Where pi corresponds to the probability at observation i, βj refers to the jth regression coefficient, and xij is the jth variable observation i.
High-resolution NMR spectra with effective water suppression were obtained successfully from all samples. Figure 1 shows the expanded region (0.5 – 4.5 ppm) of the typical 1H HRMAS NMR spectra obtained from the frontal cortex of the AD and control group brains. The key resonances of major metabolites found in these brains were well resolved and identified and are consistent with those reported previously (Tsang et al., 2005). In addition, a new resonance arising at 3.71 ppm (noted as α&β-Glc) in the aromatic region, presumably from an aromatic metabolite, was found in 10 of 11 AD samples but in only 2 of 11 control samples, with a sensitivity of 91% and specificity of 82% in differentiating AD samples from the controls. In addition, specimens from the controls contained a considerably lower level of α&β-Glc than the AD specimens. This newly identified resonance, which has not previously been reported in other studies, appears to have a broadened line width. Two-dimensional COSY experiments confirmed no J-couple correlations between this signal and other resonances at the current sample concentration and resolution.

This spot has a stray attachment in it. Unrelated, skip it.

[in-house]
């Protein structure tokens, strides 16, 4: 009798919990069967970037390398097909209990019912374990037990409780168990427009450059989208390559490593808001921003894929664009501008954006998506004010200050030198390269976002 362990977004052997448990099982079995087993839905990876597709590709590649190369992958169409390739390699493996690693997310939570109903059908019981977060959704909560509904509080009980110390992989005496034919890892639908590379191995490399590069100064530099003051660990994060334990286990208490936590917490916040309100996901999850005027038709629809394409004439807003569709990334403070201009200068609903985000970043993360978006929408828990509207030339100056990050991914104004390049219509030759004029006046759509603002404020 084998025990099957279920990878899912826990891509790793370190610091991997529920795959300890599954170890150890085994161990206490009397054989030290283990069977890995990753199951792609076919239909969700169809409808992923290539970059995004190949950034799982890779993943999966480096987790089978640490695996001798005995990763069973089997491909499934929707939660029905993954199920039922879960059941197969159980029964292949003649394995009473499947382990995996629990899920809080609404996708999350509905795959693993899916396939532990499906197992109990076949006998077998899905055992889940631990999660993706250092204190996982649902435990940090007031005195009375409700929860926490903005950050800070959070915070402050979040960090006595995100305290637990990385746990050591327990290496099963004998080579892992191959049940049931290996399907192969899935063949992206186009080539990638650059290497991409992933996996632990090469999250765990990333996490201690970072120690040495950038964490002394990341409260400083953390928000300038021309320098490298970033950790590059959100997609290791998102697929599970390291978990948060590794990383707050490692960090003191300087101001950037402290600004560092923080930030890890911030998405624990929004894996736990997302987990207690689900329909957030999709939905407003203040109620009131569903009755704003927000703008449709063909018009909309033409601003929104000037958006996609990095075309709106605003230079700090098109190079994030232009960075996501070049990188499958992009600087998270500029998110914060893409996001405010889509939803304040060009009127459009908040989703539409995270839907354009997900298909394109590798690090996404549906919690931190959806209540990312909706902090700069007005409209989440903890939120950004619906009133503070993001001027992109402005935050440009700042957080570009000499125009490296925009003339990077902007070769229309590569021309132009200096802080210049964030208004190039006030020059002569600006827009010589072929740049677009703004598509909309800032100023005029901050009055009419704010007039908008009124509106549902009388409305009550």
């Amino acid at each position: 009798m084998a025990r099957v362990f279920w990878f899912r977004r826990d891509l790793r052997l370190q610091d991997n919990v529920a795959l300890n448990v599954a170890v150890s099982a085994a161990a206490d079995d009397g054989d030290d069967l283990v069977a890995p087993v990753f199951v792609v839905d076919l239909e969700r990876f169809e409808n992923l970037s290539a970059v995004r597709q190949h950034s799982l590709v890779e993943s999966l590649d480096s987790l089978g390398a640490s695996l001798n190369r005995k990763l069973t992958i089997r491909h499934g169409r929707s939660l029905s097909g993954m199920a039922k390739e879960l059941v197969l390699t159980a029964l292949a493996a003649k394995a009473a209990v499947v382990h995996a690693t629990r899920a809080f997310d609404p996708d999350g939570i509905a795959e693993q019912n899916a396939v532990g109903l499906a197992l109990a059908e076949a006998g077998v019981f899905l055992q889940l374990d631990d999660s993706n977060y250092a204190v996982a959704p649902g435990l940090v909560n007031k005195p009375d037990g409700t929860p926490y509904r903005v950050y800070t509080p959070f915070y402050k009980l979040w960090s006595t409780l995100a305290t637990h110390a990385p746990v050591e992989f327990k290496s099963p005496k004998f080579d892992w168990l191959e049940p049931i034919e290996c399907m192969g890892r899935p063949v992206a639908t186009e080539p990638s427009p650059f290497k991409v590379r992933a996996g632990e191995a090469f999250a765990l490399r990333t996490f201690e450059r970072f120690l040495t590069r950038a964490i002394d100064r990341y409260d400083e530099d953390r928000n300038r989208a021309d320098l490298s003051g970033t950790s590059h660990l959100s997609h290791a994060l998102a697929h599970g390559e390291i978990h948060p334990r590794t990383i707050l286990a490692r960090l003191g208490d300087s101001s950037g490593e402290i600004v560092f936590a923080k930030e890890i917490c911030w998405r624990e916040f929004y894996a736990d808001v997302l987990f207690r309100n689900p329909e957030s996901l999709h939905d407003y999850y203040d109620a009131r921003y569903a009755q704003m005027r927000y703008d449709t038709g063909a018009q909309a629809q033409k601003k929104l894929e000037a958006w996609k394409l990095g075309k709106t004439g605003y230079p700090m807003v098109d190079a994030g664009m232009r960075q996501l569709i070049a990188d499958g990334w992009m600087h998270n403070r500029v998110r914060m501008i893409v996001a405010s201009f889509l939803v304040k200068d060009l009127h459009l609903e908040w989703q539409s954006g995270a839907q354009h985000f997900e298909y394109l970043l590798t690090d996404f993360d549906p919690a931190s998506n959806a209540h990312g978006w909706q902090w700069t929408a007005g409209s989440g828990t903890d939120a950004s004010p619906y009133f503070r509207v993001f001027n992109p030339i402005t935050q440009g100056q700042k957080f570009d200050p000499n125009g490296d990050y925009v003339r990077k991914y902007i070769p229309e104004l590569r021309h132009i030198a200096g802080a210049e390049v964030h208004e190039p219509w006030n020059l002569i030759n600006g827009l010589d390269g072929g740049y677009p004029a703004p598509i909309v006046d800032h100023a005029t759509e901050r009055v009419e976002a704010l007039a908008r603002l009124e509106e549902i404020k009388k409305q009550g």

Figure 1. Expanded region of the HRMAS NMR spectra of tissue samples from the frontal cortex of the typical AD and control brains. The “signature” resonance of each metabolite is labeled. The newly observed AD-specific resonance (3.71 ppm) named as α&β-Glc in this study is indicated by the solid red arrow, while at the corresponding location of 3.71 ppm in control samples, no resonance peak was observed, as indicated by the dashed red arrow.
To examine the differences in the metabolite profiles between the AD and control groups, concentrations of selected metabolites from all samples within each tissue block were determined and averaged for each group. The ratios of the average metabolite levels normalized to Cr are shown in Figure 2. The AD samples showed significantly lower NAA/Cr (p = 0.011), Ace/Cr (p = 0.027), GABA/Cr (p = 0.005), Asp/Cr (p < 0.0001), mI/Cr (p < 0.0001), and Tau/Cr (p = 0.021) as well as higher PCho/Cr (p < 0.0001), GPCho/Cr (p < 0.0001), and α&β-Glc/Cr (p < 0.0001) than the control samples.
Figure 2. Comparison of different metabolite ratios (relative to creatine) calculated from the samples between the AD and control groups (∗indicating p < 0.05).